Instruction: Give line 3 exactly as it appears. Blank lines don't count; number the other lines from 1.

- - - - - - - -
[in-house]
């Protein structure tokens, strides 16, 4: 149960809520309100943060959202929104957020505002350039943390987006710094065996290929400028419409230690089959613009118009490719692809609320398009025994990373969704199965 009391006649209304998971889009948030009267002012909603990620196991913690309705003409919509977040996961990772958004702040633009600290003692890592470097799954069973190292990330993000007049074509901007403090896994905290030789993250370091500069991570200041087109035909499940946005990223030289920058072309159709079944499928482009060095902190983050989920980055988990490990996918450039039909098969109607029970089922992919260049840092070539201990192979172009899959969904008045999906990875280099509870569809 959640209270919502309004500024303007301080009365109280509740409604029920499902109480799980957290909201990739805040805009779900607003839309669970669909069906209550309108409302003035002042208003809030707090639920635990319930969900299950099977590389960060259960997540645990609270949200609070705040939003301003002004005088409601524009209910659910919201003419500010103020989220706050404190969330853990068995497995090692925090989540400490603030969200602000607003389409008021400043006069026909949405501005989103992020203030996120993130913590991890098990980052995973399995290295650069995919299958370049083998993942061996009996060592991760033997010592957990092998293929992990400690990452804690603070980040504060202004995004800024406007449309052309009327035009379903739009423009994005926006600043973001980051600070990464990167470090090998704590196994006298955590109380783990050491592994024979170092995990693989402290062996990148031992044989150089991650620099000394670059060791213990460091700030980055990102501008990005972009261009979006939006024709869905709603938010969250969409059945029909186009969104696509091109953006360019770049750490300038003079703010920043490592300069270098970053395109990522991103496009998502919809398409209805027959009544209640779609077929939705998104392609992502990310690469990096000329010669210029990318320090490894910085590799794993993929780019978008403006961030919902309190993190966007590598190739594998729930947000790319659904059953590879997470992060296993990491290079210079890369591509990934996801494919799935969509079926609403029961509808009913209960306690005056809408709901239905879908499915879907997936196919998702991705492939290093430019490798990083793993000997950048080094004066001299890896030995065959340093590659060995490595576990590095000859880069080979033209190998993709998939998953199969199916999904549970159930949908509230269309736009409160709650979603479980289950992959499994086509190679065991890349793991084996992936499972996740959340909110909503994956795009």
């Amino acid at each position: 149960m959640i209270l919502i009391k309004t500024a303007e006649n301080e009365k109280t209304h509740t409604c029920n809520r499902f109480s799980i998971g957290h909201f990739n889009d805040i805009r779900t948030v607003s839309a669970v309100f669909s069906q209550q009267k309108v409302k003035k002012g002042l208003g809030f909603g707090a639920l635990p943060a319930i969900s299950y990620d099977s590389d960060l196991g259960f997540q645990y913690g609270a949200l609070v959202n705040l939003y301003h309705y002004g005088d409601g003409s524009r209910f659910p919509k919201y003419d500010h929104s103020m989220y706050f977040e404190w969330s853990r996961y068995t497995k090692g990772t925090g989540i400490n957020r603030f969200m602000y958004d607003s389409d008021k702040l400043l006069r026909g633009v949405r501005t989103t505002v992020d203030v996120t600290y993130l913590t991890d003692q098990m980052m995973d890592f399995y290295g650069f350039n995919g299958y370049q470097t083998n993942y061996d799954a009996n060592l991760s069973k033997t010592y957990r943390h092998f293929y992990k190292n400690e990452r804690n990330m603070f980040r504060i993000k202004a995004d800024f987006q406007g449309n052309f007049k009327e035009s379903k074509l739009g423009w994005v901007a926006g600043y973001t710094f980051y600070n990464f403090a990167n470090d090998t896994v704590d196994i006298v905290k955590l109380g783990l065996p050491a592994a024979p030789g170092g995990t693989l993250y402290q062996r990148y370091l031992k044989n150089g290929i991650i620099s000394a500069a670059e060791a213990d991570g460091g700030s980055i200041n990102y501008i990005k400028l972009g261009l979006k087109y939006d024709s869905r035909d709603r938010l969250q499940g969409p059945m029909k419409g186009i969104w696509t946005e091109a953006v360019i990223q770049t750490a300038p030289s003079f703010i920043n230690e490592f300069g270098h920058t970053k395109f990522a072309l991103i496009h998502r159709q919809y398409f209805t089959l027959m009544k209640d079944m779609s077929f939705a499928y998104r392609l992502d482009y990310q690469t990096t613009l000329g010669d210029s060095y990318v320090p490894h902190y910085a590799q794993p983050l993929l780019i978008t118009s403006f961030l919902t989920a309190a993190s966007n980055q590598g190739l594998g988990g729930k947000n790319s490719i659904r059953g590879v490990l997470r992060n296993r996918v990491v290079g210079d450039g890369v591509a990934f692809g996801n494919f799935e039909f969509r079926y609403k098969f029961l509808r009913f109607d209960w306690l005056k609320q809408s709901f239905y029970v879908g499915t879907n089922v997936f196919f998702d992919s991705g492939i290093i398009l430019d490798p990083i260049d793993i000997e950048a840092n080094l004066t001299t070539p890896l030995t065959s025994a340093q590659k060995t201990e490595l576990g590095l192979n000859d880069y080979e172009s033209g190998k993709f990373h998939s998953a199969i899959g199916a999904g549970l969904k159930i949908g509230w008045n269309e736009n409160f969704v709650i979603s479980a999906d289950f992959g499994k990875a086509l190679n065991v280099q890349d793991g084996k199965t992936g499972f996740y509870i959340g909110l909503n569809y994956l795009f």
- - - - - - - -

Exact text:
């Amino acid at each position: 149960m959640i209270l919502i009391k309004t500024a303007e006649n301080e009365k109280t209304h509740t409604c029920n809520r499902f109480s799980i998971g957290h909201f990739n889009d805040i805009r779900t948030v607003s839309a669970v309100f669909s069906q209550q009267k309108v409302k003035k002012g002042l208003g809030f909603g707090a639920l635990p943060a319930i969900s299950y990620d099977s590389d960060l196991g259960f997540q645990y913690g609270a949200l609070v959202n705040l939003y301003h309705y002004g005088d409601g003409s524009r209910f659910p919509k919201y003419d500010h929104s103020m989220y706050f977040e404190w969330s853990r996961y068995t497995k090692g990772t925090g989540i400490n957020r603030f969200m602000y958004d607003s389409d008021k702040l400043l006069r026909g633009v949405r501005t989103t505002v992020d203030v996120t600290y993130l913590t991890d003692q098990m980052m995973d890592f399995y290295g650069f350039n995919g299958y370049q470097t083998n993942y061996d799954a009996n060592l991760s069973k033997t010592y957990r943390h092998f293929y992990k190292n400690e990452r804690n990330m603070f980040r504060i993000k202004a995004d800024f987006q406007g449309n052309f007049k009327e035009s379903k074509l739009g423009w994005v901007a926006g600043y973001t710094f980051y600070n990464f403090a990167n470090d090998t896994v704590d196994i006298v905290k955590l109380g783990l065996p050491a592994a024979p030789g170092g995990t693989l993250y402290q062996r990148y370091l031992k044989n150089g290929i991650i620099s000394a500069a670059e060791a213990d991570g460091g700030s980055i200041n990102y501008i990005k400028l972009g261009l979006k087109y939006d024709s869905r035909d709603r938010l969250q499940g969409p059945m029909k419409g186009i969104w696509t946005e091109a953006v360019i990223q770049t750490a300038p030289s003079f703010i920043n230690e490592f300069g270098h920058t970053k395109f990522a072309l991103i496009h998502r159709q919809y398409f209805t089959l027959m009544k209640d079944m779609s077929f939705a499928y998104r392609l992502d482009y990310q690469t990096t613009l000329g010669d210029s060095y990318v320090p490894h902190y910085a590799q794993p983050l993929l780019i978008t118009s403006f961030l919902t989920a309190a993190s966007n980055q590598g190739l594998g988990g729930k947000n790319s490719i659904r059953g590879v490990l997470r992060n296993r996918v990491v290079g210079d450039g890369v591509a990934f692809g996801n494919f799935e039909f969509r079926y609403k098969f029961l509808r009913f109607d209960w306690l005056k609320q809408s709901f239905y029970v879908g499915t879907n089922v997936f196919f998702d992919s991705g492939i290093i398009l430019d490798p990083i260049d793993i000997e950048a840092n080094l004066t001299t070539p890896l030995t065959s025994a340093q590659k060995t201990e490595l576990g590095l192979n000859d880069y080979e172009s033209g190998k993709f990373h998939s998953a199969i899959g199916a999904g549970l969904k159930i949908g509230w008045n269309e736009n409160f969704v709650i979603s479980a999906d289950f992959g499994k990875a086509l190679n065991v280099q890349d793991g084996k199965t992936g499972f996740y509870i959340g909110l909503n569809y994956l795009f």